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Figure 3 Manual annotation and comparison of histological scores of bronchointerstitial pneumonia in control and treated hamsters. (A) Lungs from an uninfected hamster were visualized and scored for lack of significant hypercellularity. (B) Affected parenchyma of infected hamsters (Untreated) characterized by intense hypercellularity is manually annotated (blue) excluding unaffected lung parenchyma, main stem bronchi and hilar adipose tissue. (C) Lung section from a control antibody treated hamster (Ab Control) is showing marked reduction in total cellularity or inflammation. (D) Lung section from a low-dose AvGn-B antibody-treated hamster (AvGn-B Low) showing very significant reduction of inflammation reducing the total area of affected pulmonary parenchyma. (E) After manual annotation depicted in (B) and based on the generated montage including training set and threshold, the automated classifier to discriminate lesional from non-lesional parenchyma was generated in grey and then in blue. (F) After manual annotation of affected lungs, all of the defined classes in preset ROI, i.e., inflammatory foci characterized by infiltration of inflammatory cells into alveolar spaces were identified to generate total number of nuclei (hematoxylin and DAPI-stained nuclei) that were accurately recorded.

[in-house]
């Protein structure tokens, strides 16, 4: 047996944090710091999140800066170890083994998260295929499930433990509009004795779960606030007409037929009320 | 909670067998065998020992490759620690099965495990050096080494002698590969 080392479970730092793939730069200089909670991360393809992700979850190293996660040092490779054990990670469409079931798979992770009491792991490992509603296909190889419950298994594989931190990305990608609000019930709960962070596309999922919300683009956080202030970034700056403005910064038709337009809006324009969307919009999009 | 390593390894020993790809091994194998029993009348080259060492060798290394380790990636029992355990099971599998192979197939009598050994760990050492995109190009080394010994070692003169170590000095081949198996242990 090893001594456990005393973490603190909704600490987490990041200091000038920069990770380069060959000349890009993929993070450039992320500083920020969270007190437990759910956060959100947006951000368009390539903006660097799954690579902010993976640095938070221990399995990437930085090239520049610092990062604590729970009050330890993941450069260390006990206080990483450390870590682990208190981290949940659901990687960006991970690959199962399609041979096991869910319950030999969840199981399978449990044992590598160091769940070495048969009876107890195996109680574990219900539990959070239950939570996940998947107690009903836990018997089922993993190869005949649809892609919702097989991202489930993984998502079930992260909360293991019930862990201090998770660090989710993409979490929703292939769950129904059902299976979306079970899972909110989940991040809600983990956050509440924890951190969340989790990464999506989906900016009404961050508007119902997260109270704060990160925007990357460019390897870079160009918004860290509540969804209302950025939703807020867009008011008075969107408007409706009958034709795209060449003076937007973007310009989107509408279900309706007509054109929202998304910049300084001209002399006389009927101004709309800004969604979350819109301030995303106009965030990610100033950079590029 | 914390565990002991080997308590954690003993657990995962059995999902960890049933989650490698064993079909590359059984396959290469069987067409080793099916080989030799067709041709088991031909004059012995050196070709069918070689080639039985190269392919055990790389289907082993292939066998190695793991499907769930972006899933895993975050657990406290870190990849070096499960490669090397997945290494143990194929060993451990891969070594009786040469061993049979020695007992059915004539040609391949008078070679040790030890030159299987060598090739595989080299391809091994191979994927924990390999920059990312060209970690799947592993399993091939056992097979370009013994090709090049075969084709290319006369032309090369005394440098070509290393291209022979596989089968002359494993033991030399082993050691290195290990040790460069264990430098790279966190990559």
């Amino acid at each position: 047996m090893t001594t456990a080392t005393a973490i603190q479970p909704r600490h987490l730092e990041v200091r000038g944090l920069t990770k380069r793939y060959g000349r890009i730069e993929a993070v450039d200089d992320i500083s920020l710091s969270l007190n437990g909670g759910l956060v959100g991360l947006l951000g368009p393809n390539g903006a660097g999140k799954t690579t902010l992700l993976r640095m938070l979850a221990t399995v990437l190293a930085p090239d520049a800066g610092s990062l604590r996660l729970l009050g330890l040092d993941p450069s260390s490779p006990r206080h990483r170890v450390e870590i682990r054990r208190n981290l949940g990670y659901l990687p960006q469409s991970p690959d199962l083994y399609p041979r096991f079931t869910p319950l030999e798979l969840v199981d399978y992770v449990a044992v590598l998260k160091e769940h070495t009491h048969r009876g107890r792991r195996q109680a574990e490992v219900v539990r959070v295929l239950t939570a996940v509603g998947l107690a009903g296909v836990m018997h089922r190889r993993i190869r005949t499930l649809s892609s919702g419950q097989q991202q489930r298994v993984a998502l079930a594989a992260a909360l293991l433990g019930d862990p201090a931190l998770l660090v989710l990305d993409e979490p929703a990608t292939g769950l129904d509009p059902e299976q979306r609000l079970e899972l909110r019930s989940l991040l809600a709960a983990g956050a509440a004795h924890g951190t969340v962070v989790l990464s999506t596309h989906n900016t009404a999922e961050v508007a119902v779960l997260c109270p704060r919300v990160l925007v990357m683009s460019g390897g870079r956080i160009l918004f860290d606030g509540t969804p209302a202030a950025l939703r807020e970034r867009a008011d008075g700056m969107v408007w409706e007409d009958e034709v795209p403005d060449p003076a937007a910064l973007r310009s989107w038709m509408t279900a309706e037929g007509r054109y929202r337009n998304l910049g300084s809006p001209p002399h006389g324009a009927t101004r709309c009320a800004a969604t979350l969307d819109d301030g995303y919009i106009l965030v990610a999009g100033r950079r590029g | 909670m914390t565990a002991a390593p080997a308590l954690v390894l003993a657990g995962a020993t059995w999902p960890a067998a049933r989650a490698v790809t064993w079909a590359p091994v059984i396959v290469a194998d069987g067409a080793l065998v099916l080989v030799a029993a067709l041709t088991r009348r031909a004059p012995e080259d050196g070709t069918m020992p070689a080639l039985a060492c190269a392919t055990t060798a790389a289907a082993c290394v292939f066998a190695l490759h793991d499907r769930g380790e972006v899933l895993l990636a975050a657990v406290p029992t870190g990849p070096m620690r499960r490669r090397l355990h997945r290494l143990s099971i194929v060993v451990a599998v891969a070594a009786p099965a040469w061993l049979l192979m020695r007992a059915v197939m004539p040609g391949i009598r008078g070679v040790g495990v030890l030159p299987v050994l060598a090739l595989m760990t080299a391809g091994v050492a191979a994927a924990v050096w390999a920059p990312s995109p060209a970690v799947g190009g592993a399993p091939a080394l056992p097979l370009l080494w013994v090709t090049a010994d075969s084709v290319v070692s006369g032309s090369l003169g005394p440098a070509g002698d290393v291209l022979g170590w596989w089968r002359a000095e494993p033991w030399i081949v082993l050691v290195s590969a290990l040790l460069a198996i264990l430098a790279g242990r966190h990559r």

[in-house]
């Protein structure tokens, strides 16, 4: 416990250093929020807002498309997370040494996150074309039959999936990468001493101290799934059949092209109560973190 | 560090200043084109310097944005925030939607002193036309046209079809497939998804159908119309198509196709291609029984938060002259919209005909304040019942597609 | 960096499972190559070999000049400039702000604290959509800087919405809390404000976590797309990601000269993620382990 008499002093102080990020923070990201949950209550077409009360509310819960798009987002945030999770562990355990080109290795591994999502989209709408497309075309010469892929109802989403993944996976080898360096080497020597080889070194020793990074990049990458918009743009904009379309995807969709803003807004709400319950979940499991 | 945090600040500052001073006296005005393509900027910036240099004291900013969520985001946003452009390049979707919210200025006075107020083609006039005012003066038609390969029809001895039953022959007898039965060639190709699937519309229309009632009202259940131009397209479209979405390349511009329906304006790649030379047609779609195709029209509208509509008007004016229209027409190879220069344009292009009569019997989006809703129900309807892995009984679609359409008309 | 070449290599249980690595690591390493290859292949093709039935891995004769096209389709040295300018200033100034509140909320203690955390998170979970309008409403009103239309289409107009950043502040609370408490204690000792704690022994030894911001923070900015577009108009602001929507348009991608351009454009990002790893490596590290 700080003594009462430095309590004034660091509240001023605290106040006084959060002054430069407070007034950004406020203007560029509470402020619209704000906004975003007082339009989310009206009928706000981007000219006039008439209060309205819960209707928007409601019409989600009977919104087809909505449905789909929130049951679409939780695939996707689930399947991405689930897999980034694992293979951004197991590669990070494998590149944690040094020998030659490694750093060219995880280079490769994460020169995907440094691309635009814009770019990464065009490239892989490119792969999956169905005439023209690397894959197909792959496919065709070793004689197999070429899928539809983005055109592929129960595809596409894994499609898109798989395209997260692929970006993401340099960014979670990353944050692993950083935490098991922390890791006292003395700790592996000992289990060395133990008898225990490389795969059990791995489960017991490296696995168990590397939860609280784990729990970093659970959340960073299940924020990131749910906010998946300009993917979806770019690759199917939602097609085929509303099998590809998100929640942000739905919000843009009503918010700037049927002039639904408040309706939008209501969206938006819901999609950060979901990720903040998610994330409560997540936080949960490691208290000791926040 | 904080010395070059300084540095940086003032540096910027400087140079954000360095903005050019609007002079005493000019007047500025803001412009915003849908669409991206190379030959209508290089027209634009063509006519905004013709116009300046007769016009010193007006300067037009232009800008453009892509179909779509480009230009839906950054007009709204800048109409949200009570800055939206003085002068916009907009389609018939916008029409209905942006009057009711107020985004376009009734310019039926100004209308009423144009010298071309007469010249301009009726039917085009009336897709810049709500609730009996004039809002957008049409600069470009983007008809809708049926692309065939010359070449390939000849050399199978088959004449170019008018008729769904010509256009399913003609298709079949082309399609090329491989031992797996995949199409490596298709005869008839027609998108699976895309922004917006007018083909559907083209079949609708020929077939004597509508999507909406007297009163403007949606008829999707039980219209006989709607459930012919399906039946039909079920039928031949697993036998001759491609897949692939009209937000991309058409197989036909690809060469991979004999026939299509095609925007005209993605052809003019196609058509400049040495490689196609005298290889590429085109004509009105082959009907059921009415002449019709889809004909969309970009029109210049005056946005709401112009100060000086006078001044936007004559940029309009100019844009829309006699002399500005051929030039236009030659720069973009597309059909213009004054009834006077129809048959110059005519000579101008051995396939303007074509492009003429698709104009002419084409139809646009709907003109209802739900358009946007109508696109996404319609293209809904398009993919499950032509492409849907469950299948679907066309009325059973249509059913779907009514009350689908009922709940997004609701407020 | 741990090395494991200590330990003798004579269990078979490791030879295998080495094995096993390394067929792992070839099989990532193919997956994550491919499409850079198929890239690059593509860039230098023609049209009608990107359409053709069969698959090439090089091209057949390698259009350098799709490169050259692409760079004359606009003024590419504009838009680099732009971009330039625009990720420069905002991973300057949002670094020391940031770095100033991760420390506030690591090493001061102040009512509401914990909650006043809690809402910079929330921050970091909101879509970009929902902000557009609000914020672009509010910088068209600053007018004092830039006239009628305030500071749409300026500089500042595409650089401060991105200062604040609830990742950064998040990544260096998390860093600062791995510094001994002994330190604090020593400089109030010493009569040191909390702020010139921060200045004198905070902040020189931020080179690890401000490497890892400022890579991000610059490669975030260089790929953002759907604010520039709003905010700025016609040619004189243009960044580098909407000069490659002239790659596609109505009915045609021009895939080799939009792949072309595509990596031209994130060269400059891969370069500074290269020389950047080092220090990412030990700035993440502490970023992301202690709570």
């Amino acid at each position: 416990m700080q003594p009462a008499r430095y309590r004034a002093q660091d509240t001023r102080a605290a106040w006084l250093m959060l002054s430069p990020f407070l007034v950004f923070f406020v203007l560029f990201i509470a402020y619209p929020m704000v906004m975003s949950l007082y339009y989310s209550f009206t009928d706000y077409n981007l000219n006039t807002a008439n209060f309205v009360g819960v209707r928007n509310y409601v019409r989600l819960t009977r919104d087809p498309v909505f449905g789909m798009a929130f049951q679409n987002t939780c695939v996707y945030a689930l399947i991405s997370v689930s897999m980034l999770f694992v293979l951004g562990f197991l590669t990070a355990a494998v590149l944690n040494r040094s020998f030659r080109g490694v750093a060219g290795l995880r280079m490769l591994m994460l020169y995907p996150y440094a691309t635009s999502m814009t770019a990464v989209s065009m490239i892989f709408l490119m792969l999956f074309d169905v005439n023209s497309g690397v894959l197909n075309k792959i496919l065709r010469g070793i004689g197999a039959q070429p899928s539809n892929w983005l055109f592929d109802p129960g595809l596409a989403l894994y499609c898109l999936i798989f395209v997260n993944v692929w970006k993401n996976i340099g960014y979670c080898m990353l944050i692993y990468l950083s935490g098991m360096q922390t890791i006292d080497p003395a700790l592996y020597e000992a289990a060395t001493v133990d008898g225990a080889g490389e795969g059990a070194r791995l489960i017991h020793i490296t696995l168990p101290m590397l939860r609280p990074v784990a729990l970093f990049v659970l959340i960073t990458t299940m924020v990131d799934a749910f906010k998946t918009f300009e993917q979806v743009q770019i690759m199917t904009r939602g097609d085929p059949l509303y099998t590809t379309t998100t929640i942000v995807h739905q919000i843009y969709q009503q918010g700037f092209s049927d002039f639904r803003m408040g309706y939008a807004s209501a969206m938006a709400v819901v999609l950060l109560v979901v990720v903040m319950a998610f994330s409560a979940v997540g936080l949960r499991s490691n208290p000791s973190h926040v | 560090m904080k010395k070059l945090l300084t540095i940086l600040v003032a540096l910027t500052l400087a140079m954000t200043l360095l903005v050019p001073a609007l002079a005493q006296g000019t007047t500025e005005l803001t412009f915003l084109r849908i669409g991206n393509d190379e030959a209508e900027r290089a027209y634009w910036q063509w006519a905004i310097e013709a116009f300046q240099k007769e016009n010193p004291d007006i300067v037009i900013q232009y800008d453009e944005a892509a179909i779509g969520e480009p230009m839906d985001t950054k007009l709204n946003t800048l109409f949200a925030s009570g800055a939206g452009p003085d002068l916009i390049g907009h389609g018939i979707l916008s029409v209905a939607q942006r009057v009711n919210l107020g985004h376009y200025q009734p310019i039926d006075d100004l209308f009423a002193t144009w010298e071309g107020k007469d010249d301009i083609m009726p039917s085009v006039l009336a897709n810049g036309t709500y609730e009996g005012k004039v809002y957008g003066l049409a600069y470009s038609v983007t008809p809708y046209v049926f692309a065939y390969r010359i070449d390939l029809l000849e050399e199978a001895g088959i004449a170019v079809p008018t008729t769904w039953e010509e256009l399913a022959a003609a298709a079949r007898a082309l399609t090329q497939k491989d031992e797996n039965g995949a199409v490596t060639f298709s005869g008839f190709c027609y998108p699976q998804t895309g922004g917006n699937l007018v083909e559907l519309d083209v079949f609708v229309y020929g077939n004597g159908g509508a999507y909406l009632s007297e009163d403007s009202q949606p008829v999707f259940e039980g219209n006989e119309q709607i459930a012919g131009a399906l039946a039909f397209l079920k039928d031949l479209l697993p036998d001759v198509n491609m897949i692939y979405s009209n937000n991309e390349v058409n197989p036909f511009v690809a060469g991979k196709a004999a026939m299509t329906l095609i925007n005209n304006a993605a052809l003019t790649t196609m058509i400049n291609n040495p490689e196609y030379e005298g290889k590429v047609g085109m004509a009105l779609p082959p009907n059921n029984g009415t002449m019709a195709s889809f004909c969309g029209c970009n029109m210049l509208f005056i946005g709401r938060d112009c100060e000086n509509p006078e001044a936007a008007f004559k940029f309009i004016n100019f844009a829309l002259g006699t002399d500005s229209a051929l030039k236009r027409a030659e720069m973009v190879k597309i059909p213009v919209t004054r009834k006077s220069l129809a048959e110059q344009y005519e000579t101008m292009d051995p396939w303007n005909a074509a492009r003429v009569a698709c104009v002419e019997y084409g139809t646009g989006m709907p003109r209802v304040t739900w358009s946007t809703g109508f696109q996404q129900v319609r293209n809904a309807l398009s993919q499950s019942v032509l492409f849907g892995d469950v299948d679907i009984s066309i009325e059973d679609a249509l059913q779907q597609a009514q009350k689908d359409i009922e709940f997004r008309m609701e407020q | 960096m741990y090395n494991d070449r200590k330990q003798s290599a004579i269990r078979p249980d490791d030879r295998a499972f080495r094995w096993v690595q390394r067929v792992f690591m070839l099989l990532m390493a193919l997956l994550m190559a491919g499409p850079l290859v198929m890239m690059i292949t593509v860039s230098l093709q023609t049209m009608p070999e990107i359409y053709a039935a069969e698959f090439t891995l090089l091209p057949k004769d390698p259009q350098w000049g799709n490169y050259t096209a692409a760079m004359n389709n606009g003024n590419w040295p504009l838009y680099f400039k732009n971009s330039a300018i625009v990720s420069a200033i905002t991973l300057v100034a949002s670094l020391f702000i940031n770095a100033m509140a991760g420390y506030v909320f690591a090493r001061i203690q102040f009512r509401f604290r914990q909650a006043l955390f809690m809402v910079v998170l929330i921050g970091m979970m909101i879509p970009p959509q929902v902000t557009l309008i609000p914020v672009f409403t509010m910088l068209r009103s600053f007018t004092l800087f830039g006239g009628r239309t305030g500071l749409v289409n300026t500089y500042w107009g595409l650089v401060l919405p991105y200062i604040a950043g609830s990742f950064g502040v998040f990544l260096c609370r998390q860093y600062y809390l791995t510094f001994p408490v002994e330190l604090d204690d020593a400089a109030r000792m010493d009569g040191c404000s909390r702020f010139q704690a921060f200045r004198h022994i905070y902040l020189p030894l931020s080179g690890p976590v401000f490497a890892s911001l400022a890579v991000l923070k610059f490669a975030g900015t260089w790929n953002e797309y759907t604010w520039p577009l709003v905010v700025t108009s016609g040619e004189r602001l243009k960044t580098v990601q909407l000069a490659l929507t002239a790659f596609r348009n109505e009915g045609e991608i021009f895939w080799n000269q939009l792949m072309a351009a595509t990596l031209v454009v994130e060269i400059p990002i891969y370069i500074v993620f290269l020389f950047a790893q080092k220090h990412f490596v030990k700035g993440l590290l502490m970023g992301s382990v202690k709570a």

FIGURE 4
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Figure 4 Monocytosis and histiocytic arteritis in SARS-CoV-2-infected and untreated hamsters. (A) Major branches of pulmonary artery contain numerous monocytes adhered to endothelial cells. (B) The luminal monocytes in pulmonary artery lumen (PAL) include multinucleate cells attached to the luminal surface of endothelium (red arrow) and the vessels is surrounded by many macrophages. (C) Close-up of pulmonary artery tunica intima showing endothelial-adherent monocytes some of which are subintimal (blue arrows) or migrating through the wall of the vessels, leukocyoclastic vasculitis. (D) Luminal monocytes and perivascular macrophages showing immunoreactivity against SARCoV-2 nucleocapsid. (E) Staining the vessels intima with endothelial marker, factor VIII show discontinuity of the tunical intima by migrating monocytes. (F) Most of the cells crowding tunica intima are showing strong immunoreactivity for the macrophage marker, CD204.

Analysis of Macrophage Infiltration in Lung Tissue of Animals Exposed to SARS-CoV-2